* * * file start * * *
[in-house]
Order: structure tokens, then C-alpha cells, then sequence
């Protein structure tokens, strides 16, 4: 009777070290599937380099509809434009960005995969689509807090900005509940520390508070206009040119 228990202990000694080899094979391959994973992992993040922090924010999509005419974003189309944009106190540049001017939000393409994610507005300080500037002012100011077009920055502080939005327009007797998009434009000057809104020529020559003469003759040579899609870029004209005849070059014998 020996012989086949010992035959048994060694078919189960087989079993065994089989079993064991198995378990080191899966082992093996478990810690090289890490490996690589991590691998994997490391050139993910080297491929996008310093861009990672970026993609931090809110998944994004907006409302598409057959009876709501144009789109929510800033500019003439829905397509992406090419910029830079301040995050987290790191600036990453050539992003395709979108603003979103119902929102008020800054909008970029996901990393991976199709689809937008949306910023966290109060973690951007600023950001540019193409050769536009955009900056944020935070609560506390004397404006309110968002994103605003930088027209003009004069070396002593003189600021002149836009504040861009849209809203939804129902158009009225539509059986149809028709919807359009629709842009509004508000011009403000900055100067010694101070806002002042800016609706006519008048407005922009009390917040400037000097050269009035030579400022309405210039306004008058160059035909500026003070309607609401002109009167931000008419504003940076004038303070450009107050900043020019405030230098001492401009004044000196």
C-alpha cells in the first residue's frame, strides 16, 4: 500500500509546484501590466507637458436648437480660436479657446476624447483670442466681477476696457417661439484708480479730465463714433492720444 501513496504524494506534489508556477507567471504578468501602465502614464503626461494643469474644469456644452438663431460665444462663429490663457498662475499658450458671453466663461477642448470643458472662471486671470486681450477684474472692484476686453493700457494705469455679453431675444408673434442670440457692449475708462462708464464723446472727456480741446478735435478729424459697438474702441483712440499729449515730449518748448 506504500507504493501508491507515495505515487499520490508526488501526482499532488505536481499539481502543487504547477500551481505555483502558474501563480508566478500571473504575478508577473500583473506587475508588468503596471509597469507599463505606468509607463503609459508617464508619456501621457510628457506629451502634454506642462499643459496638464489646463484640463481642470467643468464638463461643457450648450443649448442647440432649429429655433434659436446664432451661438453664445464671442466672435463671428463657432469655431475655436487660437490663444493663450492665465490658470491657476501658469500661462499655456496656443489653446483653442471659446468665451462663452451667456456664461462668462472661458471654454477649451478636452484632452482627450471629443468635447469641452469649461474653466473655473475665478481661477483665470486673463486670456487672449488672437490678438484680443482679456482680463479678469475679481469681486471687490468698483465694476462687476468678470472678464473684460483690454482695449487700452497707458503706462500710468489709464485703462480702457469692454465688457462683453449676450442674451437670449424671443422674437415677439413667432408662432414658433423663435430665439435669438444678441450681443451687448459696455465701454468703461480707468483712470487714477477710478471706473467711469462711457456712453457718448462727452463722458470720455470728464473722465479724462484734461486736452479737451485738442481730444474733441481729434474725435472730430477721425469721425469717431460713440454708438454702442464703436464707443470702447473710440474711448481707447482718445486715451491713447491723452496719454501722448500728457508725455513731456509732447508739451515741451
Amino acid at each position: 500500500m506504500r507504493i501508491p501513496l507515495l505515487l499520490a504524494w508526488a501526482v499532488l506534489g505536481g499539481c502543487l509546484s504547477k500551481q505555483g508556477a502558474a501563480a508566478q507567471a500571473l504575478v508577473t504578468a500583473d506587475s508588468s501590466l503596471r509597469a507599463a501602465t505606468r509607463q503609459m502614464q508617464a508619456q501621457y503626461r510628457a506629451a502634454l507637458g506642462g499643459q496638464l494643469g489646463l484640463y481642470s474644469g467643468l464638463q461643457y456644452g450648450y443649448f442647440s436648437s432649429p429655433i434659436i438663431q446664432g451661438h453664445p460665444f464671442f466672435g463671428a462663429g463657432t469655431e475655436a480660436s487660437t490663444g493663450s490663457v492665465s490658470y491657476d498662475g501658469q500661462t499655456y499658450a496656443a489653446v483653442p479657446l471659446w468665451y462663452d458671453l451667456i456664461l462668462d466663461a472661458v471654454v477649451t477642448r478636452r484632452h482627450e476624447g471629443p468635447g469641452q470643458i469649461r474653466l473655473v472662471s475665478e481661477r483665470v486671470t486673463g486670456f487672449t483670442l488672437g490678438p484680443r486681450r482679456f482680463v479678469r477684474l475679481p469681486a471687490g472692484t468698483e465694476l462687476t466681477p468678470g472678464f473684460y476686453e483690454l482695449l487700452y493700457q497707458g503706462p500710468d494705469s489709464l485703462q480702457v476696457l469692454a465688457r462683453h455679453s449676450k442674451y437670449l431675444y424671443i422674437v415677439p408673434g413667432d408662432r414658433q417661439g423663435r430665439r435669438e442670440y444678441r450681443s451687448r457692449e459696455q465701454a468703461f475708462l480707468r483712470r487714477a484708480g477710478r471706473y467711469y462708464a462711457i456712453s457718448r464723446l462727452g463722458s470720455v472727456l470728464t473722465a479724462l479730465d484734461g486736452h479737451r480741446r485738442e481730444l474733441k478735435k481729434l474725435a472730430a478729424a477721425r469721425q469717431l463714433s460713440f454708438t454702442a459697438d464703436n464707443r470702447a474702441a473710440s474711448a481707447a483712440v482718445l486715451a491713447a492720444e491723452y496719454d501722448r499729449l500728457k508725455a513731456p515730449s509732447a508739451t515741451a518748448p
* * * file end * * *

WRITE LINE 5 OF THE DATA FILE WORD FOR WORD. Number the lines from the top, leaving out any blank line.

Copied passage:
Amino acid at each position: 500500500m506504500r507504493i501508491p501513496l507515495l505515487l499520490a504524494w508526488a501526482v499532488l506534489g505536481g499539481c502543487l509546484s504547477k500551481q505555483g508556477a502558474a501563480a508566478q507567471a500571473l504575478v508577473t504578468a500583473d506587475s508588468s501590466l503596471r509597469a507599463a501602465t505606468r509607463q503609459m502614464q508617464a508619456q501621457y503626461r510628457a506629451a502634454l507637458g506642462g499643459q496638464l494643469g489646463l484640463y481642470s474644469g467643468l464638463q461643457y456644452g450648450y443649448f442647440s436648437s432649429p429655433i434659436i438663431q446664432g451661438h453664445p460665444f464671442f466672435g463671428a462663429g463657432t469655431e475655436a480660436s487660437t490663444g493663450s490663457v492665465s490658470y491657476d498662475g501658469q500661462t499655456y499658450a496656443a489653446v483653442p479657446l471659446w468665451y462663452d458671453l451667456i456664461l462668462d466663461a472661458v471654454v477649451t477642448r478636452r484632452h482627450e476624447g471629443p468635447g469641452q470643458i469649461r474653466l473655473v472662471s475665478e481661477r483665470v486671470t486673463g486670456f487672449t483670442l488672437g490678438p484680443r486681450r482679456f482680463v479678469r477684474l475679481p469681486a471687490g472692484t468698483e465694476l462687476t466681477p468678470g472678464f473684460y476686453e483690454l482695449l487700452y493700457q497707458g503706462p500710468d494705469s489709464l485703462q480702457v476696457l469692454a465688457r462683453h455679453s449676450k442674451y437670449l431675444y424671443i422674437v415677439p408673434g413667432d408662432r414658433q417661439g423663435r430665439r435669438e442670440y444678441r450681443s451687448r457692449e459696455q465701454a468703461f475708462l480707468r483712470r487714477a484708480g477710478r471706473y467711469y462708464a462711457i456712453s457718448r464723446l462727452g463722458s470720455v472727456l470728464t473722465a479724462l479730465d484734461g486736452h479737451r480741446r485738442e481730444l474733441k478735435k481729434l474725435a472730430a478729424a477721425r469721425q469717431l463714433s460713440f454708438t454702442a459697438d464703436n464707443r470702447a474702441a473710440s474711448a481707447a483712440v482718445l486715451a491713447a492720444e491723452y496719454d501722448r499729449l500728457k508725455a513731456p515730449s509732447a508739451t515741451a518748448p